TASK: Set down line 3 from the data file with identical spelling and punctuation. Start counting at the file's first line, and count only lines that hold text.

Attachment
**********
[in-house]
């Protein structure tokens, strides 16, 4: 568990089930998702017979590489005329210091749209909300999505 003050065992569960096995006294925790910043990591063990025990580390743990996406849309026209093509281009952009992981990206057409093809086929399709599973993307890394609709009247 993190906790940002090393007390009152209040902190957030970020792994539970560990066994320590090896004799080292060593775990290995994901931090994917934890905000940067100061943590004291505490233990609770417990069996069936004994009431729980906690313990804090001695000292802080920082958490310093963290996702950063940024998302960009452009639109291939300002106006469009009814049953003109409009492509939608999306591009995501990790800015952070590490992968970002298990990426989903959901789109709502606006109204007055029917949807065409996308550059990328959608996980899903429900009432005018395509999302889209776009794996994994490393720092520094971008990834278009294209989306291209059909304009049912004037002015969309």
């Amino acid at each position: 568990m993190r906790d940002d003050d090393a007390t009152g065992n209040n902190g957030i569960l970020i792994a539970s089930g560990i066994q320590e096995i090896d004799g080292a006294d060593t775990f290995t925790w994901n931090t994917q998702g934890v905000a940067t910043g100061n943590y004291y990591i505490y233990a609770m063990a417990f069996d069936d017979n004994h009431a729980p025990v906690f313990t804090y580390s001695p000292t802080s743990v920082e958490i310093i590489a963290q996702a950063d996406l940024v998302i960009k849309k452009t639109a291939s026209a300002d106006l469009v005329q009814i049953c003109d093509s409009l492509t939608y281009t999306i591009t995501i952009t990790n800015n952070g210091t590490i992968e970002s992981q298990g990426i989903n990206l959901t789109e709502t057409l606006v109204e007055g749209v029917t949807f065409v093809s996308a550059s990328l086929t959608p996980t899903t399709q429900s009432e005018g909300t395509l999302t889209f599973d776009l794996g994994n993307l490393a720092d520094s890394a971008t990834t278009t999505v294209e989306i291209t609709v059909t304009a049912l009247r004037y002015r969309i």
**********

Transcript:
């Amino acid at each position: 568990m993190r906790d940002d003050d090393a007390t009152g065992n209040n902190g957030i569960l970020i792994a539970s089930g560990i066994q320590e096995i090896d004799g080292a006294d060593t775990f290995t925790w994901n931090t994917q998702g934890v905000a940067t910043g100061n943590y004291y990591i505490y233990a609770m063990a417990f069996d069936d017979n004994h009431a729980p025990v906690f313990t804090y580390s001695p000292t802080s743990v920082e958490i310093i590489a963290q996702a950063d996406l940024v998302i960009k849309k452009t639109a291939s026209a300002d106006l469009v005329q009814i049953c003109d093509s409009l492509t939608y281009t999306i591009t995501i952009t990790n800015n952070g210091t590490i992968e970002s992981q298990g990426i989903n990206l959901t789109e709502t057409l606006v109204e007055g749209v029917t949807f065409v093809s996308a550059s990328l086929t959608p996980t899903t399709q429900s009432e005018g909300t395509l999302t889209f599973d776009l794996g994994n993307l490393a720092d520094s890394a971008t990834t278009t999505v294209e989306i291209t609709v059909t304009a049912l009247r004037y002015r969309i």